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Mountain Laurel
In full bloom during mid-June, the mountain laurel is the Pennsylvania state flower as enacted by the General Assembly on 5 May 1933.

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American Medical Botany (1817-1821), by Jacob Bigelow

Jacob Bigelow (1787-1879) practiced as a physician for 60 years in Boston and served as professor of Materia Medica at Harvard from 1815-1855. A distinguished botanist, Bigelow studied under Benjamin Smith Barton of Philadelphia. When Barton suggested Bigelow describe the flora of Virginia and Pennsylvania, Bigelow went one better and published his three-volume set titled American Medical Botany. This work contains 6,000 colored engravings as well as sixty colored plates produced using a special process invented by Bigelow. As one of the first two books published in America containing colored plant illustrations, Bigelow’s American Medical Botany quickly became an important reference work for physicians, botanists, and pharmacists.

In his preface, Bigelow stated he wrote American Medical Botany with the intent of offering to the public

... a series of coloured engravings of those native plants, which possess properties deserving the attention of medical practitioners. The plan will likewise include vegetables of particular utility in diet and the arts; also poisonous plants which must be known, that they may be avoided.
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For each plant included in his work, Bigelow listed its botanical history, results of his chemical examinations of the plant, and its medical uses. Each of the engravings also contains dissections of the flower and fruit from the highlighted plant. Many of the plants listed may not be familiar to us today (Fever Root or Henbane) but others have become very much a part of our culture.

Bigelow’s entry for the tobacco plant gives a particularly interesting history of the plant and attempts over time to control its use and growth. At one point he states that "there is no plant which has less to recommend it than the common Tobacco." Yet he also states that anyone "who had courage and patience enough to persevere in its use, until habit had overcome his original disgust...found in it a pleasing sedative, a soother of care, and a material addition to the pleasure of life." So it seems a tossup whether or not Bigelow partook of the weed himself.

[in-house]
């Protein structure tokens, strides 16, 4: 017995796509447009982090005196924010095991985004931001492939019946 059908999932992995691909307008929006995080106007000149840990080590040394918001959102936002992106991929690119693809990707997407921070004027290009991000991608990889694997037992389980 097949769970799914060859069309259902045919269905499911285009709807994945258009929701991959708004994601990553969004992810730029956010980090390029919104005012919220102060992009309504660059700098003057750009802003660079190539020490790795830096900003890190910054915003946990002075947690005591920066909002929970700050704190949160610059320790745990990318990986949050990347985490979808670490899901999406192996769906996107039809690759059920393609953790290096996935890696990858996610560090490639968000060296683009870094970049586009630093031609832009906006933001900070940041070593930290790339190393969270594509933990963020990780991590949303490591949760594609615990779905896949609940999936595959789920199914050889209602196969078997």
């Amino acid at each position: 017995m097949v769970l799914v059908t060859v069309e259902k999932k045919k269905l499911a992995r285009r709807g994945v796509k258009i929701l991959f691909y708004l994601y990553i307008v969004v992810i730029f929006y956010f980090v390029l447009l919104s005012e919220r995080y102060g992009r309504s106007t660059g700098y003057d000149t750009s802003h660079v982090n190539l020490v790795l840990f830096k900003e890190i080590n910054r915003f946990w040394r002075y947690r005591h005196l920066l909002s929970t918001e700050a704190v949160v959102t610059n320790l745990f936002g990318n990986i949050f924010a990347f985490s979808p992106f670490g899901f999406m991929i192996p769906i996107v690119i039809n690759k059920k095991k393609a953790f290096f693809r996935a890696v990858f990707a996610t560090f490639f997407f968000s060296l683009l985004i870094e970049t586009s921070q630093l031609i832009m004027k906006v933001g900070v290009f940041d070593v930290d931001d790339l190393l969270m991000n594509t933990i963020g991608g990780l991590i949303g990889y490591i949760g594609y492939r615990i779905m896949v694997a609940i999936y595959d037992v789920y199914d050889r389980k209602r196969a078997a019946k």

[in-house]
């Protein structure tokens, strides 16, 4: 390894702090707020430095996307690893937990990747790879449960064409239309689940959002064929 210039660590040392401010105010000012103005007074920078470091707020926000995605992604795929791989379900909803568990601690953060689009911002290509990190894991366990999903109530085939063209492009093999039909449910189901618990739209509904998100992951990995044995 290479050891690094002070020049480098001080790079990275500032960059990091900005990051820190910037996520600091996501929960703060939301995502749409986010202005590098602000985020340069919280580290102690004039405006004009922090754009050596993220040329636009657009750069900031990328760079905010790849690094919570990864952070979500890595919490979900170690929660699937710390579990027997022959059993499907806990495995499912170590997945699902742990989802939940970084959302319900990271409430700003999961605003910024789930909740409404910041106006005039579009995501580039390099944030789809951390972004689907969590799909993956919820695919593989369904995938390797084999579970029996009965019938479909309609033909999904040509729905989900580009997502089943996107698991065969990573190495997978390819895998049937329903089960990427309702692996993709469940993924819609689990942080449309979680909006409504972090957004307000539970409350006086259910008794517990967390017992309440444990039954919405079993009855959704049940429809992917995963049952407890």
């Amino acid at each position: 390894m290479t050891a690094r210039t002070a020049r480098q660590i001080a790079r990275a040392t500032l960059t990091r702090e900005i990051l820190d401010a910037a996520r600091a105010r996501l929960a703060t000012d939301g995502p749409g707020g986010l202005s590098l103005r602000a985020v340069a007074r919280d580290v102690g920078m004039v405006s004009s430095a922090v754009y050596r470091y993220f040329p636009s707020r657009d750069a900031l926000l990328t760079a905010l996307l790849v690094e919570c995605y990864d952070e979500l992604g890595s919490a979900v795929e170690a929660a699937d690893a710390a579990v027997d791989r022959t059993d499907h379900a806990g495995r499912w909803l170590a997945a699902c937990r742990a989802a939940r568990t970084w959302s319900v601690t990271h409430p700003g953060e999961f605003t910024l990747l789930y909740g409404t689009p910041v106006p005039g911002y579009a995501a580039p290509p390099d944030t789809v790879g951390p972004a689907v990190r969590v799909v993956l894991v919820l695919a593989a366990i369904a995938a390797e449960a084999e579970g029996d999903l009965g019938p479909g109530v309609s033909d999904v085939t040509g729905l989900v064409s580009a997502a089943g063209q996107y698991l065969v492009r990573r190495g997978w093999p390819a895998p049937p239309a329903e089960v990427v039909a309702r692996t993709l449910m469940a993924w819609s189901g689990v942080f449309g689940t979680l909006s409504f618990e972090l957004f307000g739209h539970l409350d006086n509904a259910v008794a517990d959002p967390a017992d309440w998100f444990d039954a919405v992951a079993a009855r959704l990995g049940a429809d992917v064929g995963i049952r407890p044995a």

While today Ginseng has become a "hot" herbal, in Bigelow’s time it was not considered medically valuable outside of China. For medicinal purposes it was decocted and used to treat chronic coughs or formed into a lotion for the skin. But mainly it was sold as chewing gum since people during the early 1800s had "acquired a habitual fondness for chewing it."

In addition to his efforts in medical botany, Bigelow also worked to promote the compilation and use of a standard American pharmacopoeia. In 1822, he published his Treatise on the Materia Medica which functioned as a "sequel" to the Pharmacopoeia of the United State of America published in 1820. Bigelow’s treatise operated as a handbook for the physician and dispenser. His book proved particularly helpful since he simplified the nomenclature but provided a "Table of Synonymes" that compared terminology between the American Pharmacopoeia and other works.

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